Supporting the Nurse Practitioner Workforce in Primary Care Practices to Care for Patients with Multiple Chronic Conditions

McMenamin, Amy Laura January 2024 (has links)
Multiple chronic conditions (MCCs) are defined as two or more health conditions, each requiring treatment and limiting activities for a year or more. In the United States (US), MCCs are more common and costly than any individual chronic condition. The number of adults aged 65 years and older with MCCs is projected to nearly double between 2020 and 2050. Patients with MCCs often experience poor self-reported health and negative symptoms. In addition, they frequently visit emergency departments (EDs) and are hospitalized. Patients with MCCs need ongoing primary care services to manage their symptoms and prevent health deterioration. However, over 20% of the US population (many of whom have MCCs) resides in a primary care Health Professional Shortage Area (HPSA) and experiences poor access to primary care. The growing nurse practitioner (NP) workforce, which is projected to almost double in size between 2018 and 2030, can help meet the demand. Most NPs are trained to diagnose, treat, and manage chronic conditions and can provide a scope and quality of primary care comparable to physicians in many populations. Therefore, if distributed and supported strategically, the NP workforce can meet the complex care needs of patients with MCCs, especially in HPSAs. Maximizing the potential of the NP workforce to deliver MCC care will require enhanced care environments in the practices where NPs work, characterized by administrative support for NP care delivery and autonomous practice, collegial relationships between NPs and physicians, and NP professional visibility. On the other hand, poor NP care environments can negatively affect the quality of chronic disease care. Thus, improving the NP care environments within practices may increase the capacity of the NP workforce to care for MCC patients. Despite the potential of the NP workforce to meet the need for primary care among patients with MCCs, little is known about the impact of NP-delivered primary care models on outcomes in this population. Furthermore, the impact of HPSA status and NP care environments on NPs’ ability to care for patients with MCCs remains poorly understood. Thus, the overall purpose of this dissertation is to produce evidence on NP-delivered primary care models for patients with MCCs and examine the interplay between practice and community factors in shaping outcomes for these patients. In chapter 1, we introduce the unique healthcare needs of patients with MCCs, and the role of NPs in delivering and expanding access to care. In chapter 2, we synthesize the existing evidence on the effect of NP primary care models, compared to models without NP involvement, on cost, quality, and service utilization by patients with MCCs. Our synthesis suggests that NP-delivered primary care has similar or better impacts on outcomes among patients with MCCs compared to care delivered without NP involvement. In chapter 3, we perform secondary data analysis using multiple linked data sources including 1) patient data from the Medicare claims of 394,424 older adults with MCCs, 2) NP survey data on practice characteristics from 880 NPs at 779 primary care practices across five US states, and 3) data on HPSA status of the practice locations from the Health Resources and Services Administration. We examine differences in hospitalization and ED use among patients who receive care from NP practices in HPSAs compared to those in non-HPSAs. We find a higher likelihood of ED use among patients receiving care in NP practices located in HPSAs compared to practices in non-HPSAs, and no difference in the likelihood of being hospitalized. Our results suggest that relieving provider shortages may reduce ED use by MCC patients in HPSA practices that employ NPs, but may be insufficient to lower hospitalization rates unless combined with other interventions. Finally, in chapter 4, we analyze the same linked secondary data source as in chapter 3 to examine the effect of the NP care environment (measured by the NP survey) on the relationship between the HPSA status of the practice location and ED or hospital use among patients with MCCs. We find that the NP care environment moderates the association between primary care provider shortage areas and hospitalization but not ED use. Further analysis reveals that improved NP care environments have a more pronounced association with lowered odds of hospitalization among patients receiving care from practices located in areas with no shortage of primary care providers (i.e., non-HPSAs) compared to those receiving care in practices with provider shortages (i.e., HPSAs). Our findings suggest that improving the care environment may not have the effect of reducing MCC patients’ need for hospitalization unless sufficient providers are also available to care for patients. We suggest that cohesive solution sets addressing practice- and community-level interventions simultaneously may be needed to improve hospitalization outcomes for patients with MCCs. In the concluding chapter of this dissertation, chapter 5, we present a summary of findings, discuss the dissertation’s strengths, limitations, and its contributions to science. In this chapter, we also discuss implications for policy, practice, and directions for future research.
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Vínculo longitudinal na atenção primária: avaliando os modelos assistenciais do SUS / Longitudinal bond in primary care: evaluating models of care SUS

Cunha, Elenice Machado da January 2009 (has links)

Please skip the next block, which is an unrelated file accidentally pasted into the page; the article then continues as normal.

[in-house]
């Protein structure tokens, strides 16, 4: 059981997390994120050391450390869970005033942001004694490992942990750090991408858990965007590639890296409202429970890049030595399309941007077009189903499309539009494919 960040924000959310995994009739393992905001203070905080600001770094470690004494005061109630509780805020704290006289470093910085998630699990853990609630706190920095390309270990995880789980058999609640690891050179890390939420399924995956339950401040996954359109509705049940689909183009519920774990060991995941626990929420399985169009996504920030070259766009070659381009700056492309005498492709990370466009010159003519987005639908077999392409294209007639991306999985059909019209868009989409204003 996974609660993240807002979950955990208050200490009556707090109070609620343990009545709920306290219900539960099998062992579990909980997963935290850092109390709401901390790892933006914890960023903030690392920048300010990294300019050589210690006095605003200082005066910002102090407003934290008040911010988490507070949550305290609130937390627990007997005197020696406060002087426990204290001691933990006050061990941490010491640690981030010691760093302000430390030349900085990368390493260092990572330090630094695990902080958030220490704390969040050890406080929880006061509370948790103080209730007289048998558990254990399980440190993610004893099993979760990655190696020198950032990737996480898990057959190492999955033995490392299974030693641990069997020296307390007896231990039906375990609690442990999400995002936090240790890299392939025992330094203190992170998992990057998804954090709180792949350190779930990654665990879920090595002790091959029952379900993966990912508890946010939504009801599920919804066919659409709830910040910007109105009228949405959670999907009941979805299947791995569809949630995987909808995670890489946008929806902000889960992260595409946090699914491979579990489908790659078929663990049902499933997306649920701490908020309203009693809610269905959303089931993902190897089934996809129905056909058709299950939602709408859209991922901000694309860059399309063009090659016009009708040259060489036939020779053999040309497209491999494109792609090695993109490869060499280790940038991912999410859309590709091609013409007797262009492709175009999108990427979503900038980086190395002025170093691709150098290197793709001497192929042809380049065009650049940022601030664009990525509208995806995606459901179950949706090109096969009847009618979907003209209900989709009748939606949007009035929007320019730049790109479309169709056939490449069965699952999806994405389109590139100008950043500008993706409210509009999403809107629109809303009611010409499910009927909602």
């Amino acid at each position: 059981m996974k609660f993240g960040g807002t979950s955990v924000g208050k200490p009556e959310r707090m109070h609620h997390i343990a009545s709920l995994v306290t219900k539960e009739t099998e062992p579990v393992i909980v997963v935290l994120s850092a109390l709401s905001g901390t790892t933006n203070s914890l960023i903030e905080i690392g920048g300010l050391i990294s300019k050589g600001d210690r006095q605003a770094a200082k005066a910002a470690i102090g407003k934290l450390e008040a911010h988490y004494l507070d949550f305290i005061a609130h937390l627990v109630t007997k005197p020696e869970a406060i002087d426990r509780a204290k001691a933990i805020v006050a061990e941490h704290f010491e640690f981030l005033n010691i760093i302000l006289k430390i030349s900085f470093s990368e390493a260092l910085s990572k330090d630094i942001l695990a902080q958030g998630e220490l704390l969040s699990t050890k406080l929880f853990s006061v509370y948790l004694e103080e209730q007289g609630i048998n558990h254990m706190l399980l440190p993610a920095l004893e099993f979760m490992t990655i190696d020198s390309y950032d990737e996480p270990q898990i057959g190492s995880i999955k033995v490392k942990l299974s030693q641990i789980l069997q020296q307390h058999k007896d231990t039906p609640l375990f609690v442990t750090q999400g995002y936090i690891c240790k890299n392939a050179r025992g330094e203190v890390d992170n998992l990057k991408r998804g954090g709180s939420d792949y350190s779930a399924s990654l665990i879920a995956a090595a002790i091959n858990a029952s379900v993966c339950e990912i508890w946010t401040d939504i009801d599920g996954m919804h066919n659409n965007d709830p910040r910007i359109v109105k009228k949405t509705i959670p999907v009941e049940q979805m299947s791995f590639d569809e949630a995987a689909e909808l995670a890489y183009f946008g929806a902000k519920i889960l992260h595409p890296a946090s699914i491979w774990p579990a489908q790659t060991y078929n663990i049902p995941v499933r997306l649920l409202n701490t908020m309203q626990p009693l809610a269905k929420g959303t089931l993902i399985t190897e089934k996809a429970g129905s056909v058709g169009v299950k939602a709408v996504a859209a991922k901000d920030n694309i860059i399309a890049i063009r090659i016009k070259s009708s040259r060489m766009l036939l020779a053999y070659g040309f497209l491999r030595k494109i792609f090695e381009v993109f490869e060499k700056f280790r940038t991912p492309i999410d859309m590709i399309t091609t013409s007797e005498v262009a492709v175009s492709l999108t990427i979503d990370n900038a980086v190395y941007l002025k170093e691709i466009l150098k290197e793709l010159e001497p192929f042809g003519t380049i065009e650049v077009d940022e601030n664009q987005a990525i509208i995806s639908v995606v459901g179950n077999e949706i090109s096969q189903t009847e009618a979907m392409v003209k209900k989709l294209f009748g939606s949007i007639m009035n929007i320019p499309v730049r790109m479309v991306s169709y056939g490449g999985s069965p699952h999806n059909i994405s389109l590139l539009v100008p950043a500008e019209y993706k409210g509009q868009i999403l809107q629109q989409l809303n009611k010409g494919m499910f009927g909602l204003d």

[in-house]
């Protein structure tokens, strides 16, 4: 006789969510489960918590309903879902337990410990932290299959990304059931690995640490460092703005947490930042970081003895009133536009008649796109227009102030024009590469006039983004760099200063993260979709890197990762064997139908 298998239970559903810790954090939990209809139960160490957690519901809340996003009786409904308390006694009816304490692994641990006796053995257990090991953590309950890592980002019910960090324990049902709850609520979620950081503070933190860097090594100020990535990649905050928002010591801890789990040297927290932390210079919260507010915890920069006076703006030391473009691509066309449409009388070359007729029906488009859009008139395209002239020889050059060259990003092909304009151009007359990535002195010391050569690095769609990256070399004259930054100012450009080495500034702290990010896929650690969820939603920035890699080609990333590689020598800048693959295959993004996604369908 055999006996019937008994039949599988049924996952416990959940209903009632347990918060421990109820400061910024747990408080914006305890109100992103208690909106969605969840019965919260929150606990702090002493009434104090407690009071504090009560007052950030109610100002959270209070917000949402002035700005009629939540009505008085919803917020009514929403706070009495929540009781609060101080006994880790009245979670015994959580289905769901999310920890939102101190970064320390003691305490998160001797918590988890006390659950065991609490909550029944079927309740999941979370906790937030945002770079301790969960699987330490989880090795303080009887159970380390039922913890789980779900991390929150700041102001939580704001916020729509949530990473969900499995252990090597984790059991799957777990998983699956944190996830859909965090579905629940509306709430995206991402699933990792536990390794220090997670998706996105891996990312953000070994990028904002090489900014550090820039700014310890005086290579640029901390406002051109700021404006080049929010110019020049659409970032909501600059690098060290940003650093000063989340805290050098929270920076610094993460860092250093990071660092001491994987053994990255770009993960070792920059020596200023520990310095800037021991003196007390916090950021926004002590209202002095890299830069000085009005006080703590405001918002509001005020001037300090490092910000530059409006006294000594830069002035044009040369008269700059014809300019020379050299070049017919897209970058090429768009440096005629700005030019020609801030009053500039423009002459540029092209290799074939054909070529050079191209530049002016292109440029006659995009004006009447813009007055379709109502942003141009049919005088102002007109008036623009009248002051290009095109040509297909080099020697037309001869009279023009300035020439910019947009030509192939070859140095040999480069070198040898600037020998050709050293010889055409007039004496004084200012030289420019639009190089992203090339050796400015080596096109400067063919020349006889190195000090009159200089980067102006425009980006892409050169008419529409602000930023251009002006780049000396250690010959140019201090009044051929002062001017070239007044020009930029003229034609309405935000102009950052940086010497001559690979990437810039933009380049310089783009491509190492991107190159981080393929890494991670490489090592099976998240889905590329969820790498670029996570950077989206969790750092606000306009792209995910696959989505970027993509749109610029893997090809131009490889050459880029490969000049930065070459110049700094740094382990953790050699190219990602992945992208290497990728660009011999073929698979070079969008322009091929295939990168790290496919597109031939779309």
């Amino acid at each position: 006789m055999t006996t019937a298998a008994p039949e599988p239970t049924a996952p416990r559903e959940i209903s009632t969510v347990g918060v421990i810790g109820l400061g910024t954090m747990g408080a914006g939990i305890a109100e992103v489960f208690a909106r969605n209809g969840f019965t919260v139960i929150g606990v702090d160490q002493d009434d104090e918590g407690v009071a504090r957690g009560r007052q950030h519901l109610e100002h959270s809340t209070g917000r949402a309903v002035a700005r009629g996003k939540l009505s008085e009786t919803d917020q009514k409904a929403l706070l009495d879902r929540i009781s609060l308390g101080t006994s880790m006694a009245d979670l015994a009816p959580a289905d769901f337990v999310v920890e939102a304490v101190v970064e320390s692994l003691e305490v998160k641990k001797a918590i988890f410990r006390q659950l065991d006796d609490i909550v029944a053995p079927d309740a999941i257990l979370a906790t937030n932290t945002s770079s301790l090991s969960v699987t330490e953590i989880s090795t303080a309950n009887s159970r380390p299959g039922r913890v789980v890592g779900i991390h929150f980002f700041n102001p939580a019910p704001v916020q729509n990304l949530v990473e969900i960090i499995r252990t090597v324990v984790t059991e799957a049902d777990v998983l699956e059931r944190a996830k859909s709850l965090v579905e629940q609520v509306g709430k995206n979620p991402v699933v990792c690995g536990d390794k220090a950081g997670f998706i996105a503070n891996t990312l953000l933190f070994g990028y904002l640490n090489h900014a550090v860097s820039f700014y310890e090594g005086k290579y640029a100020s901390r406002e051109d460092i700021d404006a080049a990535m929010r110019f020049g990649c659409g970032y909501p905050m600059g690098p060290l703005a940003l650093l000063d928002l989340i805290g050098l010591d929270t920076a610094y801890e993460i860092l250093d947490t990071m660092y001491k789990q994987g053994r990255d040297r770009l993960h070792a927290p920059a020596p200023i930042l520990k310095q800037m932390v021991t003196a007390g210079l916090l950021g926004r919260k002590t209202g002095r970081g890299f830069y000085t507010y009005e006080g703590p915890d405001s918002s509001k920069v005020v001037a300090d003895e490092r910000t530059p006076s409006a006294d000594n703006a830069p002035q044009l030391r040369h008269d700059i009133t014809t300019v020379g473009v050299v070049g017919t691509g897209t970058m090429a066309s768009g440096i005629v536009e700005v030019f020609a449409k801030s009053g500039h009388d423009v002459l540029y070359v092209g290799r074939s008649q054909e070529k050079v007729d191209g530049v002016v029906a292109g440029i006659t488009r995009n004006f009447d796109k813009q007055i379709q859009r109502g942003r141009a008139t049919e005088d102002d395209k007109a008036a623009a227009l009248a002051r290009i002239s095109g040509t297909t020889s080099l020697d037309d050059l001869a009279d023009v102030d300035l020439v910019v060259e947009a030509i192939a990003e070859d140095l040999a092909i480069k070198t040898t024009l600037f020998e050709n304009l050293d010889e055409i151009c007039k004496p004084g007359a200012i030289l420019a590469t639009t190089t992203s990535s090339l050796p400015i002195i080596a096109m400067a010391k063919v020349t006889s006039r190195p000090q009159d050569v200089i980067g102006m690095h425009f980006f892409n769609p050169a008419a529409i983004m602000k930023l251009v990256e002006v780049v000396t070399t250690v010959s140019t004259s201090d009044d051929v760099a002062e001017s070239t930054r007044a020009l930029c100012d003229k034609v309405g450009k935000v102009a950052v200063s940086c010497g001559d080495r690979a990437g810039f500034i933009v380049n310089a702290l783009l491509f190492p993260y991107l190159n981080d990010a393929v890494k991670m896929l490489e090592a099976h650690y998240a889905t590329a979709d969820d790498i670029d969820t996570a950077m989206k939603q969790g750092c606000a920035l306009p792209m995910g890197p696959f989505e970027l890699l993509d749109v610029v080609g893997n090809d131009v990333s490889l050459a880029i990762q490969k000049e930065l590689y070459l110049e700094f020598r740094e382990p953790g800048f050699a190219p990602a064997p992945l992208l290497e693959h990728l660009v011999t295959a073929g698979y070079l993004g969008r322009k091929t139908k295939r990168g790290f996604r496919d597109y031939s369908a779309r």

Made available in DSpace on 2011-05-04T12:42:06Z (GMT). No. of bitstreams: 0 Previous issue date: 2009 / O vínculo longitudinal pode ser definido como ‘relação terapêutica entre paciente e profissionais da equipe de Atenção Primária em Saúde (APS) ao longo do tempo, que se traduz na utilização da unidade básica de saúde (UBS) como fonte regular de cuidado para os vários episódios de doença e cuidados preventivos. O vínculo longitudinal contribui para diagnósticos e tratamentos mais precisos, diminuição dos custos da atenção e maior satisfação do paciente. O presente estudo teve por objetivo investigar o atendimento a tal atributo na experimentação de diferentes modelos assistenciais organizativos da APS no contexto do SUS. O estudo, que está estruturado em três artigos/capítulos, teve início com a identificação do vínculo longitudinal como característica central da APS. Revisão conceitual possibilitou definir o termo, identificar três dimensões para análise do atributo (identificação da UBS como fonte regular de cuidados; relação interpessoal entre profissional e paciente; e continuidade informacional), e construir roteiro para investigar o vínculo longitudinal no âmbito da APS municipal. Revisão bibliográfica sobre os modelos assistenciais no Brasil identificou propostas atuais com experiências consolidadas de estruturação da APS. Esses municípios/modelos foram: Camaragibe – que aderiu à Estratégia Saúde da Família; e Belo Horizonte – que segue os princípios orientadores do modelo Em Defesa da Vida/Acolhimento, embora tenha aderido à Estratégia Saúde da Família posteriormente. A presença de elementos favorecedores do vínculo longitudinal na abordagem teórica desses modelos foi averiguada, bem como a reprodução desses elementos nas concepções vigentes no âmbito da gestão da APS municipal. A terceira parte da tese consiste em estudos de caso, com trabalho de campo nesses dois municípios. A investigação teve por base as três dimensões identificadas para o atributo; e a atenção aos portadores de hipertensão arterial foi utilizada como condição traçadora. As fontes de dados contemplaram três âmbitos: gestão do sistema, prática profissional e ponto de vista do usuário. As estratégias de coleta de dados foram: entrevista semi-estruturada com os profissionais, revisão de amostra de prontuários e aplicação de inquérito em amostra de usuários, além de análise de documentos e de dados secundários. Os resultados apontam para a existência de fatores que ainda dificultam o atendimento do vínculo longitudinal como: busca de outras unidades de saúde para atendimento de rotina, rotatividade do profissional médico, e problemas de completude e suficiência dos registros em saúde. Por outro lado há avanços, como: o reconhecimento da interferência de fatores socioeconômicos no processo de adoecimento dos indivíduos, e a presença de vínculo entre usuários e profissionais da equipe de APS. Belo Horizonte apresentou melhor desempenho na primeira e na terceira dimensão; Camaragibe, na segunda. Aspectos relativos à estruturação da rede de serviços, valorizados pelo modelo Em Defesa da Vida/Acolhimento, mas também proporcionados pelas condições socioeconômicas locais, favoreciam o vínculo longitudinal no que refere à identificação da UBS como fonte regular de cuidado e à continuidade da informação para o acompanhamento do paciente em Belo Horizonte; enquanto que limitações estruturais da rede de serviços, presentes em Camaragibe, podem estar relacionadas com a busca de outras unidades de saúde em concomitância com a UBS para o tratamento de rotina. A realização do estudo aponta para a pertinência de se avaliar o vínculo longitudinal no âmbito da APS. / The longitudinal relationship can be described as a ‘therapeutic relationship between patient and Primary Health Care (PHC) staff over time, expressed as use of the basic health care center (Unidade Básica de Saúde, UBS) as the regular source of care for the various episodes of disease and for preventive care’. A longitudinal relationship contributes towards more accurate diagnoses and treatments, lower health care costs and greater patient satisfaction. The purpose of this study was to investigate this attribute in the experimentation with different PHC organization models in Brazil’s national health system, the Sistema Único de Saúde (SUS). The study, which is divided into threepapers/chapters, began by identifying the longitudinal relationship as a key characteristic of PHC. By conceptual review it was possible to define the term, to identify three dimensions for analysis of the attribute (identification of the UBS as the regular source of care; the interpersonal relationship between health care professional and patient; and informational continuity) and to construct an investigational path for researching the longitudinal relationship in municipal PHC. A bibliographical review of health care models in Brazil identified current setups with established experience in structuring PHC. These municipalities/models were Camaragibe, which applied Brazil’s Family Health Strategy, and Belo Horizonte, which followed the guiding principles of the Em Defesa da Vida/Acolhimento (in defence of life/humane reception) model, although it later adhered to the Family Health Strategy. The models’ theoretical approaches were examined for elements likely to favour the longitudinal relationship, and whether such elements were reproduced in conceptions current in the municipal PHC managements. The third part of the thesis comprises case studies involving field work in these two municipalities. The research was based on the three dimensions identified for the attribute; and care for arterial hypertension patients was used as the tracer condition. The data sources covered three areas: system management, professional practice and user point of view. The data collection strategies employed were semi-structured interviews of health professionals, review of a patient record sample and application of questionnaires to a user sample, as well as documentary and secondary data analysis. The results point to factors that continue to hinder longitudinal relationships, such as: patients seeking other health units for routine care, turnover of doctors, and problems of incomplete and inadequate medical records. On the other hand, there have been advances, such as the recognition that socioeconomic factors affect the individual process of falling ill, and bonding between PHC users and staff. Belo Horizonte performed better in the first and third dimensions; and Camaragibe, in the second. In Belo Horizonte, aspects of service network structure valorised by the Em Defesa da Vida/Acolhimento model, but also afforded by local socioeconomic conditions, favoured the longitudinal relationship with regard to identification of the UBS as the regular source of care and to informational continuity in patient follow-up. Meanwhile, structural constraints in Camaragibe’s service network may be related to patients’ attending other health care units in parallel to the UBS for routine treatment. The study signals the relevance of evaluating the longitudinal bond in PHC.